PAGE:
Eight years ago a hamster-sized mostly white Beagle boy popped out of his mum and almost immediately began an illustrious career in the field of noise pollution. About seven weeks later we saw “Shercroft Overture” (or Biggles as I named him) in the flesh for the first time. He was curled up on the seat of his breeders’ van, totally exhausted after having spent the entire morning sounding off. I handed over a cheque, and that little white pudding of a puppy was transferred to the crate in our car alongside Beanie. We had absolutely no idea what we were letting ourselves in for.
I don’t remember much of those early days with him, other than the noise. Soon after getting him, we took him and Beanie on a sponsored walk for a doggy charity. He hadn’t been immunized yet so we carried him in a purpose-made puppy carry bag, and that bag was wailing and jiggling about for the entire walk as Biggles made it clear that he wanted out. Back at home, playtimes between Biggles and Beanie were deafening, and when we put him in his fabric crate he would cry and bounce it around the floor until sleep finally overtook him. I remember feeling almost panicked the day he broke through the zip on that crate and I realized we no longer had a way to contain him in the living room…
Eight years on things have changed, but not that much; Biggles is still by far the noisiest little boy in town. Everybody knows when the postman comes to our house. Everybody knows when one of our neighbors’ dogs is out in its garden without Beagle permission. And most especially, everybody knows when it’s mealtime. He’s even noisy when he’s asleep; I’ve never heard a congested walrus breathing, but I’m willing to bet a tenner it sounds just like my boy during a snoring session.
Fortunately that noise is a price worth paying for all the good stuff that he brings, not the least of which is cuddles. Some mornings if I go back to bed after after opening his crate, Biggles wiggles his way into my arms and goes to sleep with his head under my chin. He’s also an excellent companion for watching sci-fi films at home, at least until the popcorn runs out.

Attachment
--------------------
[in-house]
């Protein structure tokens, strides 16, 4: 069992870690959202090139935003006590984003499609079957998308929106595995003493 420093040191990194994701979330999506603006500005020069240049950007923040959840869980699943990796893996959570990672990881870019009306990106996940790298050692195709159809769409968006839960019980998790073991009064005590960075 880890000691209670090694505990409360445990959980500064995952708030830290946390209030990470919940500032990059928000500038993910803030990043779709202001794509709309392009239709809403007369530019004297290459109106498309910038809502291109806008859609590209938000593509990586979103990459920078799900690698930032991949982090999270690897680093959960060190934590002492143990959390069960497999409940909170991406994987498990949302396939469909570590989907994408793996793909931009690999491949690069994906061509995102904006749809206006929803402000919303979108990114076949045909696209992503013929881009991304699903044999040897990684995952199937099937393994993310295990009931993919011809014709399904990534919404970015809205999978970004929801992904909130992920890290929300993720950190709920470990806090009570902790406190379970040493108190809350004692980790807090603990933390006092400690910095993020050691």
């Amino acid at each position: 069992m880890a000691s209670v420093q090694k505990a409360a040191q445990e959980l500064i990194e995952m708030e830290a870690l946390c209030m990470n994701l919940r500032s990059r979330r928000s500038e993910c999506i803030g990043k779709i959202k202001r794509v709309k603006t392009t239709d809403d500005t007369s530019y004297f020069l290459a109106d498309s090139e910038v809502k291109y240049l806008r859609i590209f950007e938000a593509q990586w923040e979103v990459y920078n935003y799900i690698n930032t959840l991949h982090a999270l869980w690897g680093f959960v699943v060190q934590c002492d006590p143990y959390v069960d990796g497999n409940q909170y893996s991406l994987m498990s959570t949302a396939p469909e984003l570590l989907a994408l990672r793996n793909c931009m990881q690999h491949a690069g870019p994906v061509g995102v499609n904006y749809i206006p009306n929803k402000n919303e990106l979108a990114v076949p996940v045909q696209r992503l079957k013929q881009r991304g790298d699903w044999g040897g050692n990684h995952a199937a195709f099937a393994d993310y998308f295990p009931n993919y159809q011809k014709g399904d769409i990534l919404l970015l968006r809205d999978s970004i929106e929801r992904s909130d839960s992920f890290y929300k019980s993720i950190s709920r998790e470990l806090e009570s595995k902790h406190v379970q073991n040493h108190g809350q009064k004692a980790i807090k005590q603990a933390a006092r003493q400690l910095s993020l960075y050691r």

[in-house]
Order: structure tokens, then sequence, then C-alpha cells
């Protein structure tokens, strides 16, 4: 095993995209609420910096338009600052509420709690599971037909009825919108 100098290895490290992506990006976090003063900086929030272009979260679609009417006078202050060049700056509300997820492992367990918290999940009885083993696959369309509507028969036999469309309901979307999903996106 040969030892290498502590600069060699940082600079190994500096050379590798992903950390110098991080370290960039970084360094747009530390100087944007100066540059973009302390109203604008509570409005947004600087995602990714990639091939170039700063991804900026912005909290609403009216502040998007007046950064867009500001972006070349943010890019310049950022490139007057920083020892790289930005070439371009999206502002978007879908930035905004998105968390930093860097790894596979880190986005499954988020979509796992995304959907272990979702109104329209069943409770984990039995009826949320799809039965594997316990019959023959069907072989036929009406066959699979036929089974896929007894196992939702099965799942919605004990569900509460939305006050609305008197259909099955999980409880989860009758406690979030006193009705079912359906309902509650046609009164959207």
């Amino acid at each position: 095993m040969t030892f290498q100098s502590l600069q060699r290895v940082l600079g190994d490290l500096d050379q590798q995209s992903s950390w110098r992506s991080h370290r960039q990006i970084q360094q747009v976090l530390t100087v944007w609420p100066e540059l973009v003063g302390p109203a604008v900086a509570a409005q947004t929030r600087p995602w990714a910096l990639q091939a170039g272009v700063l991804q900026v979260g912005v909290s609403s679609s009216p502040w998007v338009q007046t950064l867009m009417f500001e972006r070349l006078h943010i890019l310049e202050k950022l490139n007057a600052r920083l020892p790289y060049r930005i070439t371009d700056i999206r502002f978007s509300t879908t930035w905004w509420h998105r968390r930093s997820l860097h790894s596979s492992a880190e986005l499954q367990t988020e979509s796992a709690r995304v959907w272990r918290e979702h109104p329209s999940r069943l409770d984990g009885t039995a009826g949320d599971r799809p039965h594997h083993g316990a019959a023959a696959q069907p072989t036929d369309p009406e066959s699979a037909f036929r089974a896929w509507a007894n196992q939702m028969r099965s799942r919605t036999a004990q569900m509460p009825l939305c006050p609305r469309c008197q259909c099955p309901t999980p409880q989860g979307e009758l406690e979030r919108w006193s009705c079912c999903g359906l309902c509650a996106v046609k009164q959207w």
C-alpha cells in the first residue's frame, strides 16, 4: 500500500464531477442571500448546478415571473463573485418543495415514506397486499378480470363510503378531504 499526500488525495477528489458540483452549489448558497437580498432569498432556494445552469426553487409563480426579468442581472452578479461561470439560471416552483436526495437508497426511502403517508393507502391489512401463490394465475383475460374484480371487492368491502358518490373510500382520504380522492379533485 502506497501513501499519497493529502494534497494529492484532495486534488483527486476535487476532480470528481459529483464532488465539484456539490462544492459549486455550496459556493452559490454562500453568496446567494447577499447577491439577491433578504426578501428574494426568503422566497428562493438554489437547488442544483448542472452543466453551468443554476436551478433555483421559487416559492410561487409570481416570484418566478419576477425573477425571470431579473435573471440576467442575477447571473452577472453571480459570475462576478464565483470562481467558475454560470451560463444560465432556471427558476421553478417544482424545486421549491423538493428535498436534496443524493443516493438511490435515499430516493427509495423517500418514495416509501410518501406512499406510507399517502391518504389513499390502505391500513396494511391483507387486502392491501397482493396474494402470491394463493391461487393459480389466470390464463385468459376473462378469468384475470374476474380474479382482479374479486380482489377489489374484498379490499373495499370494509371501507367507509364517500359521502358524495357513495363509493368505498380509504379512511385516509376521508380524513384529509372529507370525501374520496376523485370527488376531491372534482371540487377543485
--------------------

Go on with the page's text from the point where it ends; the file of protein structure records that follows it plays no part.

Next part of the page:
So, how do you celebrate the eighth birthday of the cuddliest noise machine on the planet? Well you start by taking him for a run on the beach with his sister and a handful of chicken, and on the way back you deliberately follow a horse’s hoof prints right to a big pile of poo it left on the sand. Then you get him back home and serve up sardine cake and pressies.
Yep, I know it looks like we’ve just given them a pair of old boxes, but those boxes are packed with little treats to eat, paper to rip up, and a new toy!
Unfortunately getting all those nice things out of the box can be difficult, especially if your head gets stuck in there.
Beanie’s already eaten all her treats and is checking out her toy. And Biggles?
Yep, head still stuck in the beer box.
Lately I’ve been quite good at guessing what toys my boy likes, but sadly this time I got it wrong. A soft squeaky fabric football might seem like a good idea, but it’s a non-starter if it doesn’t easily fit in your mouth.
Beanie’s squeaky lamb went down much better!
Still, the football flop was quickly forgotten thanks to a helping of Pedigree Tasty Bites (“Cheesy Nibbles” flavor), and they helped him deliver one of his best portrait sessions ever.
Happy Birthday Biggles, and sorry about the football!